Policy Research Technology Program

The Center’s Policy Research Technology Program applies the latest technology to build tools and resources to support legal epidemiology research and the effective use of public health law in practice.

Revolutionizing Scientific Legal Research

Scientific legal mapping is at the heart of legal epidemiology — we cannot begin to evaluate laws and policies without knowing where they are, what they say, and how they’ve changed over time. But the tools and resources for organizing and executing that scientific legal research have historically been less than ideal for doing this nuanced work.

Enter: MonQcle. The Center for Public Health Law Research built and maintains this software tool to support teams as they navigate and organize complex legal text to produce legal data for use in research and practice.

MonQcle Software

MonQcle is a one-stop-shop, web-based legal research software used to navigate and organize complex legal texts to produce legal data for research and practice. Using MonQcle, users can identify, code, and analyze laws and policies, then visualize, share, and update their findings all in one place.

Research teams around the world — from the US Centers for Disease Control and Prevention to the University of Neuchâtel in Switzerland — use MonQcle to build data. As of October 2022, there were more than 1,000 MonQcle users worldwide.

MonQcle is a “software-as-a-service” platform with tools to create cross-sectional and longitudinal datasets that link text to locations (jurisdictions or other places). The platform applies a question-and-answer framework integrating full pin citations that link each answer to the user-provided text. The service also includes tools to easily facilitate quality assurance processes and reduce human error.

An Eye to the Future: New and Improved Tech for Better, Faster Research

A new version of MonQcle will be released in 2024 that brings policy surveillance into the modern software landscape people have come to expect. The new MonQcle will be responsive, extensible, faster, and more efficient. Leveraging supported and stable open-source projects like Strapi, GraphQL, and Vue.js, the new MonQcle will reinforce the capability our users love while expnding the horizon of what can be done with legal data.

The Center has also teamed with Winder.ai and Source Digital with funding from RWJF to begin to integrate artificial intelligence into MonQcle. Bringing technology assistance into the scientific legal mapping process will make creating legal data more affordable and more accessible. While AI-assisted legal research is still at an early stage, AI-assisted legal coding is already in development.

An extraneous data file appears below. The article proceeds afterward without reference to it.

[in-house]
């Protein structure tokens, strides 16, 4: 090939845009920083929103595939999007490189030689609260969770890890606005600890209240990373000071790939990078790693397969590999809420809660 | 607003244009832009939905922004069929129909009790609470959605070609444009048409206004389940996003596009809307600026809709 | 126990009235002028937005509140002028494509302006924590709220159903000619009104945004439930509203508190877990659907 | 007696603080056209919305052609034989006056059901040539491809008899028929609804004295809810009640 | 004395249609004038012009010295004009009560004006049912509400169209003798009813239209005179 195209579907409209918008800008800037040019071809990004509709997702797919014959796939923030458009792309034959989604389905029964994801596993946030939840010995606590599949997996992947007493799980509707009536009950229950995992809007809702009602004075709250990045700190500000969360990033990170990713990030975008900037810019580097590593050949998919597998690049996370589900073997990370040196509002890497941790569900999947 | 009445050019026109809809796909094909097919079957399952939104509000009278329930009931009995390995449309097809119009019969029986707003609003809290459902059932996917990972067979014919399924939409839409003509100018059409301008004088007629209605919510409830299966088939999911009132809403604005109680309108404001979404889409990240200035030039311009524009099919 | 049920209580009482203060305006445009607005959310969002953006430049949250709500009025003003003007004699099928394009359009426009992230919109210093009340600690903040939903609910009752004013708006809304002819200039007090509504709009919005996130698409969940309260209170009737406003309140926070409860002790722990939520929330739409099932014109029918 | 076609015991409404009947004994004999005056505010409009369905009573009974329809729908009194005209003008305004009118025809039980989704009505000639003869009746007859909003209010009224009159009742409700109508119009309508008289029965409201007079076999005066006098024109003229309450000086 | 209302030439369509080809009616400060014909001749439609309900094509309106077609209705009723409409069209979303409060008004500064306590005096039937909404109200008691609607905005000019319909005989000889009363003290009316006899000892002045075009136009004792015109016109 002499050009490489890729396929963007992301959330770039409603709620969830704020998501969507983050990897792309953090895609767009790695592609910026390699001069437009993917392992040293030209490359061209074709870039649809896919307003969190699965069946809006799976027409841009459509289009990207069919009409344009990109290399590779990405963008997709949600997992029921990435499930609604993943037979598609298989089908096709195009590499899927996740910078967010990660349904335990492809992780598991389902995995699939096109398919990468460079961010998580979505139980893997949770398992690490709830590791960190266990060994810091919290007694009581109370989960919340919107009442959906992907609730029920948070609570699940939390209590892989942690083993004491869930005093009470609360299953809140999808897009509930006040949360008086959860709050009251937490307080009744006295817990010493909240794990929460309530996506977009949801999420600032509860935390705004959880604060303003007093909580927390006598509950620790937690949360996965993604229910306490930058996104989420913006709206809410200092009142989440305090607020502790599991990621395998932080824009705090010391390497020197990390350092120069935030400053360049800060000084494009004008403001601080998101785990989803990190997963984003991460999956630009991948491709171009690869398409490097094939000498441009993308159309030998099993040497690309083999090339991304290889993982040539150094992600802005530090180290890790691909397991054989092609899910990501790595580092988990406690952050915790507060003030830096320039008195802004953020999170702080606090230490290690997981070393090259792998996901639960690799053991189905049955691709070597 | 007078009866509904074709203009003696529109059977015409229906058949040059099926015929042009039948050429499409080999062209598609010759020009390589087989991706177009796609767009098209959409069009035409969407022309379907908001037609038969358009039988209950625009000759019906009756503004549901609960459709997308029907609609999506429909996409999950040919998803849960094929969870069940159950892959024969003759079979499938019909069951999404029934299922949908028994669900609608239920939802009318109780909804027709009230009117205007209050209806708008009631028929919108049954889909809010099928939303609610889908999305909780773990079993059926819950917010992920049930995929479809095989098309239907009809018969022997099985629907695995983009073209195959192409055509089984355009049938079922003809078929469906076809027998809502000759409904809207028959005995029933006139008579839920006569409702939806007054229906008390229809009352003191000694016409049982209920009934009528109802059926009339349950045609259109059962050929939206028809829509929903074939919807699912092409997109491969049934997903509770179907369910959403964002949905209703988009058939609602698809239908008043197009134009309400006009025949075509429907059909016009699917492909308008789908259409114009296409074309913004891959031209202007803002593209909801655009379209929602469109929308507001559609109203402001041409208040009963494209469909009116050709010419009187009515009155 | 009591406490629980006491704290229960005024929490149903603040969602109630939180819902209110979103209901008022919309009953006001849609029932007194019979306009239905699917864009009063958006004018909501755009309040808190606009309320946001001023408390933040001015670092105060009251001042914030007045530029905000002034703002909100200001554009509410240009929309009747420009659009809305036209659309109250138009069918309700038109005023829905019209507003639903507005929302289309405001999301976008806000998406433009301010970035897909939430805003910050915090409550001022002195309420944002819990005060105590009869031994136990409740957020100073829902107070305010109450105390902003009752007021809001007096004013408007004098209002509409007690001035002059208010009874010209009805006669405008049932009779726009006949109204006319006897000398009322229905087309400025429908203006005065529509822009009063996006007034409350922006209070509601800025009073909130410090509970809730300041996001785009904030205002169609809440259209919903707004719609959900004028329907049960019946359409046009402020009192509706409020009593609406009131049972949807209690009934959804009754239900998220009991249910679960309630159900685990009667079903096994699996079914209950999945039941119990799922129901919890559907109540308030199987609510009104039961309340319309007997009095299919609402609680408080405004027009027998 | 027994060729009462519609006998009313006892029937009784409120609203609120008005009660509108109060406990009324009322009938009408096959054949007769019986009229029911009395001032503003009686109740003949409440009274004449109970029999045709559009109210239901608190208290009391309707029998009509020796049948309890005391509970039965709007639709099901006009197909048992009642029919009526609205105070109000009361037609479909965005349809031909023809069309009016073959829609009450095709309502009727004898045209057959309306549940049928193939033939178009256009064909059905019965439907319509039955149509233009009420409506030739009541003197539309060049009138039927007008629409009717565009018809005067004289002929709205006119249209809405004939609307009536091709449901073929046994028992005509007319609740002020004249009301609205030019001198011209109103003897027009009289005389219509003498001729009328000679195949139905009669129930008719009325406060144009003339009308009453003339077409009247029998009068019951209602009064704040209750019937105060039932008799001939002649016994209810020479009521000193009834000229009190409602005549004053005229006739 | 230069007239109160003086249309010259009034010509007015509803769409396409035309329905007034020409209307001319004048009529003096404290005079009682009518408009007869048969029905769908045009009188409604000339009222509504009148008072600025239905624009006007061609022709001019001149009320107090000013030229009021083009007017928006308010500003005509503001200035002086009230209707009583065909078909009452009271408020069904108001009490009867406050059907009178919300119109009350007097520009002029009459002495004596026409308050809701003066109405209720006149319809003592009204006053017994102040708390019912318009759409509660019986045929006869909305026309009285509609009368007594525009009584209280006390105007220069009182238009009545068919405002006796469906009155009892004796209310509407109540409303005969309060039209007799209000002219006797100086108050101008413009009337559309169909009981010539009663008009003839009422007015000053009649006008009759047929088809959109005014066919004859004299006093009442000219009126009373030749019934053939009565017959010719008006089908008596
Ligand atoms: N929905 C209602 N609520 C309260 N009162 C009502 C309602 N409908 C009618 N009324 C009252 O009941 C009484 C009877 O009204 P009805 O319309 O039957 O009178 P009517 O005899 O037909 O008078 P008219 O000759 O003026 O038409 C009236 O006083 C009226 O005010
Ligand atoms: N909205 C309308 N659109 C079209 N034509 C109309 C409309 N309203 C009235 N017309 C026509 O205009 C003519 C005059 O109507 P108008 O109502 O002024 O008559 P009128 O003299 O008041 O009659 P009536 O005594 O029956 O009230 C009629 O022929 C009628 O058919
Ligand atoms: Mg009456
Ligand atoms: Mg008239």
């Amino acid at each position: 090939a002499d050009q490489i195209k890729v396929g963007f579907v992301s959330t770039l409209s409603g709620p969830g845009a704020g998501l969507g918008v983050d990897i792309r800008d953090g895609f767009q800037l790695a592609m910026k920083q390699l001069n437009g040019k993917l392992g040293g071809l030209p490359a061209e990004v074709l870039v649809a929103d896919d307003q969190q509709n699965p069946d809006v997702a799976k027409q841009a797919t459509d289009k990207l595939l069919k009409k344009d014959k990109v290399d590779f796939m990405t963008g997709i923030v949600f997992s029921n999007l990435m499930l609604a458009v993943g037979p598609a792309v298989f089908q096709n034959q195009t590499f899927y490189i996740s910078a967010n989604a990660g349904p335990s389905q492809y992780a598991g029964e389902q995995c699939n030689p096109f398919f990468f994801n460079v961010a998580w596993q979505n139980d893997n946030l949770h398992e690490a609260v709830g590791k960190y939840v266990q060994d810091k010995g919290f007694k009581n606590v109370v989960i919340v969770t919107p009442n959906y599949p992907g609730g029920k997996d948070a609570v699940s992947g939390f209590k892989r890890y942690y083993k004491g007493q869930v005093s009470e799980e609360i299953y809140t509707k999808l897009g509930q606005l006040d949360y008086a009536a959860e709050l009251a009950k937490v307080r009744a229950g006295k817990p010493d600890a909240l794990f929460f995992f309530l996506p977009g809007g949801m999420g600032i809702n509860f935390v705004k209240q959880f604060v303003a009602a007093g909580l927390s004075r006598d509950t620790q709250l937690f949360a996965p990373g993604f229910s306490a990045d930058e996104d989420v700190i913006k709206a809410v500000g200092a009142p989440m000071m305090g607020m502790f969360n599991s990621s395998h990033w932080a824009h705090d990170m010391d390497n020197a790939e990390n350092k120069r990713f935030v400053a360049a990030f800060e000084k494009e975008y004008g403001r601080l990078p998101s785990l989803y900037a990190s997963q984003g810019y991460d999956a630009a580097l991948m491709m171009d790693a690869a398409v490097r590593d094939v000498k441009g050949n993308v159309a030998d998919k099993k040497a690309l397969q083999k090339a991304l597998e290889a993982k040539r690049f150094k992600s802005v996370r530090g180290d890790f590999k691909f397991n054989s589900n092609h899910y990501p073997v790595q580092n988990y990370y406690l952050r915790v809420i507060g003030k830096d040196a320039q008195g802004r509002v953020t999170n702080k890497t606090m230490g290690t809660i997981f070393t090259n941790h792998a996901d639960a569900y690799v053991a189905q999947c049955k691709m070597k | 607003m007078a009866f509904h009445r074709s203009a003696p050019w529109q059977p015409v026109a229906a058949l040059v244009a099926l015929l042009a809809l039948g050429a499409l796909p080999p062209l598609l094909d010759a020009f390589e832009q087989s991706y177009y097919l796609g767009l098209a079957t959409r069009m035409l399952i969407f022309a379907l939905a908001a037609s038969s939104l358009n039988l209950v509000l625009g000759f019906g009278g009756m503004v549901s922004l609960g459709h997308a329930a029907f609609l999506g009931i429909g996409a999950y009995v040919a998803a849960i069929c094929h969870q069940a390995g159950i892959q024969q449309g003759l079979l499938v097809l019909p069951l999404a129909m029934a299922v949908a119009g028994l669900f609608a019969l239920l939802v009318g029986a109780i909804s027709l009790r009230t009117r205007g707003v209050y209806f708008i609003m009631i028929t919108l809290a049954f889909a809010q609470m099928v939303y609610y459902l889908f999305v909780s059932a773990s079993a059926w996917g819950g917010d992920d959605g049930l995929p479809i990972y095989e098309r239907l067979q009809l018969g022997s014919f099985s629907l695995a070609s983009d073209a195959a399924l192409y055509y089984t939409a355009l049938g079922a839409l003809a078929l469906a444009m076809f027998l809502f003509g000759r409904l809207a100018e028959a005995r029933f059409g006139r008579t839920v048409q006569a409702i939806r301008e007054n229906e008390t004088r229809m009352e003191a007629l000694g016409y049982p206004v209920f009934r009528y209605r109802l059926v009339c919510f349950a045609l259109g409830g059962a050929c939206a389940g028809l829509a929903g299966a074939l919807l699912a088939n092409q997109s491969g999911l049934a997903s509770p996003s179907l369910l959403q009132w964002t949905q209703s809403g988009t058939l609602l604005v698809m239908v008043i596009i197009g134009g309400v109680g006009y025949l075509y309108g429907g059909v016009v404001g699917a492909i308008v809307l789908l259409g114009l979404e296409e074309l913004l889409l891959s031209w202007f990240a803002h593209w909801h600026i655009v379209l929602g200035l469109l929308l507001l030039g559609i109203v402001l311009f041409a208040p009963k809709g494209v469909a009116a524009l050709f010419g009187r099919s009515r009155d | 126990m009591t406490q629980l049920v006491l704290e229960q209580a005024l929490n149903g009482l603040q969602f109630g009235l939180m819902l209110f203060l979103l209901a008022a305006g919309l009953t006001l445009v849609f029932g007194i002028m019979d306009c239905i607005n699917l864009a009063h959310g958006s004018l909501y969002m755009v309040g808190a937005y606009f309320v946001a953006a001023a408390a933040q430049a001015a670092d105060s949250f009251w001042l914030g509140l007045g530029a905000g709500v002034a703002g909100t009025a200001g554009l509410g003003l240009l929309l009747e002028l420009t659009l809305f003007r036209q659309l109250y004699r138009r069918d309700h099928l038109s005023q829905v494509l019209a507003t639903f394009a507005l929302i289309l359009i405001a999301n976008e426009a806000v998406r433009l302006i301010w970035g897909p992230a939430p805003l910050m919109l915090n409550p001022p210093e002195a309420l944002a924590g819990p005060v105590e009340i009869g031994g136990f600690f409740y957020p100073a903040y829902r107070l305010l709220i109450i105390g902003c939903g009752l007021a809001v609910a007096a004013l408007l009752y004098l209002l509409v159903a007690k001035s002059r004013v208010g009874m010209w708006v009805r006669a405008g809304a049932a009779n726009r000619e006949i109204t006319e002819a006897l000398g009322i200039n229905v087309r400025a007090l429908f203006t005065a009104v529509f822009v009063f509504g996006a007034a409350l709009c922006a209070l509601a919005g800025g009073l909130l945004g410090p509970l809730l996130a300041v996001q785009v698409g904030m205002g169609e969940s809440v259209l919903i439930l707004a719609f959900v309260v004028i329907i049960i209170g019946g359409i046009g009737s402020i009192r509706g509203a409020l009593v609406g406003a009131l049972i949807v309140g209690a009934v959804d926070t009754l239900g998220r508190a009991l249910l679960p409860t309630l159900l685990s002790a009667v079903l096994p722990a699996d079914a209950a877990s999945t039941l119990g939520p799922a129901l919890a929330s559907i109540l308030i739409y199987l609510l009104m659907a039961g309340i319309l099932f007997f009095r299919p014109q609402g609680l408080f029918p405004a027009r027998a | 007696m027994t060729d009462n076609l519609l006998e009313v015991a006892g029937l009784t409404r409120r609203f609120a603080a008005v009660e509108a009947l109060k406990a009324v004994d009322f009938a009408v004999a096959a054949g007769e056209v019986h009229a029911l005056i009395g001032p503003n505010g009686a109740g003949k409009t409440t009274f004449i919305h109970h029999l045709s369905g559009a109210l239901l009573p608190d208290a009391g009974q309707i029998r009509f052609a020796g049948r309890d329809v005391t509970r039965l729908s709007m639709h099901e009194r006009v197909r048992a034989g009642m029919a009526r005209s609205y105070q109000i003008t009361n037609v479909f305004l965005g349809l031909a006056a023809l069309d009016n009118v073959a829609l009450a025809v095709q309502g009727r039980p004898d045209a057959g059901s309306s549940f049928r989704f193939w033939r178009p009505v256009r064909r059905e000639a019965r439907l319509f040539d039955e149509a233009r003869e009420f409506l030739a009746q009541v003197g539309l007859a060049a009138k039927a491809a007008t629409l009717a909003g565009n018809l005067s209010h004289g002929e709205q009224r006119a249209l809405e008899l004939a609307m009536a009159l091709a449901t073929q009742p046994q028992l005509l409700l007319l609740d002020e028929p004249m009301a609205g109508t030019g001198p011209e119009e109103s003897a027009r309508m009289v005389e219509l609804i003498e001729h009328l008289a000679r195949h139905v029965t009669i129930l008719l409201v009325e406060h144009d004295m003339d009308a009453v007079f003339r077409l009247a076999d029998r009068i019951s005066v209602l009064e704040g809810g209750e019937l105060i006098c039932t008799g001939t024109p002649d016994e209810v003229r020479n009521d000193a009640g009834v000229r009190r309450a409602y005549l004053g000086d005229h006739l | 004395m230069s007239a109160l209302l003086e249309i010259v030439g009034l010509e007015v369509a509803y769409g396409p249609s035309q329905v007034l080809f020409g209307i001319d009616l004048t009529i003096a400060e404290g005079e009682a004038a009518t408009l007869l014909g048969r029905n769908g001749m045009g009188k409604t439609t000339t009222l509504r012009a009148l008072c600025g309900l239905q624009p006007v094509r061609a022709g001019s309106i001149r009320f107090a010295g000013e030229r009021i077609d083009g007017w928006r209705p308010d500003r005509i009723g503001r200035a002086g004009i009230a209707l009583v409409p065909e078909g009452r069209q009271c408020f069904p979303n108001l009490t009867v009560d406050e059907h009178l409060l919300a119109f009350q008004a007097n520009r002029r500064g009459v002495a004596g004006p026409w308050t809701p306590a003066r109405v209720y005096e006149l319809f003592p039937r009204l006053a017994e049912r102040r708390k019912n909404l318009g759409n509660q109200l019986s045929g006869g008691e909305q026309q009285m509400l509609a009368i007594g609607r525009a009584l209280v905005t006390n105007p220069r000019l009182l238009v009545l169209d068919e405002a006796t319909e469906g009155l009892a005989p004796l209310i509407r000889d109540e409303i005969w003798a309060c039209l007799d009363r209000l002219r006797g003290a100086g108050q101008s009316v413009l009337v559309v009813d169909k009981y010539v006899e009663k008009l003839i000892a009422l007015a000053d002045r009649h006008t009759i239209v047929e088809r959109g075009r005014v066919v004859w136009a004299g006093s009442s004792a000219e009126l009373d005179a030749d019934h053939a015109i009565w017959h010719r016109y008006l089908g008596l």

Visualizing and Sharing Legal Data with the World

Technology is a powerful tool for supporting complex, interactive data visualizations that bring legal data to life — supporting translation and deeper understanding for more efficient use of the data by researchers, practitioners, policymakers, advocates, and others.

While MonQcle makes it easy and more efficient to build data, and it includes dynamic visualizations, the software’s ability to connect to front-end content management systems like Drupal or Wordpress via API, makes it an invaluable tool for sharing data with the world.

Explore these data websites powered by MonQcle:

  • LawAtlas.org – CPHLR’s flagship scientific legal mapping website; home to more than 140 legal datasets across more than 20 public health topics.
  • PDAPS.org – The Center’s website dedicated to policy surveillance on drug policy issues in the United States.
  • CityHealth.org – An initiative of the de Beaumont Foundation and Kaiser Permanente, advances a package of evidence-based policy solutions that will help millions of people live longer, better lives in vibrant, prosperous communities. The data are produced and ranked by CPHLR researchers using MonQcle.
  • HIV Policy Lab – Operated by Georgetown University, the HIV Policy Lab online platform systematically gathers and monitors laws and policies adopted by countries around the world, documenting where key HIV science has been translated into policy.
  • Eviction Laws Database – The Legal Services Corporation partnered with CPHLR to build this database to fulfill its Congressionally-mandated work to study the effects of state and local laws on eviction.
  • Healthy Food America Compare Tax Policies – The database includes municipal sugary drink tax ordinance language implemented or pursued in the United States from 2014 through 2016.
  • Infants with Prenatal Substance Exposure, via the Morgridge Institute for Research – This site presents a 50-state analysis of law pertaining to prenatal substance exposure. It is designed particularly for individuals conducting biomedical and behavioral research involving pregnant women and newborns. 

Supporting Research Communities 

In addition to our work developing resources for improved scientific legal mapping, the Center has also used its technology tools and expertise to advance special projects related to legal epidemiology and the use of law and policy to support the public’s health and well-being.

Health Outcome Policy Evaluation Platform (HOPE)

The HOPE Platform is an online community of data, social and policy scientists where each can explore, learn, collaborate and publish datasets and codes in a web-based data-science environment centered on health policy and outcomes. HOPE was originally funded by the National Institute on Drug Abuse as a Small Business Innovation Research (SBIR) project.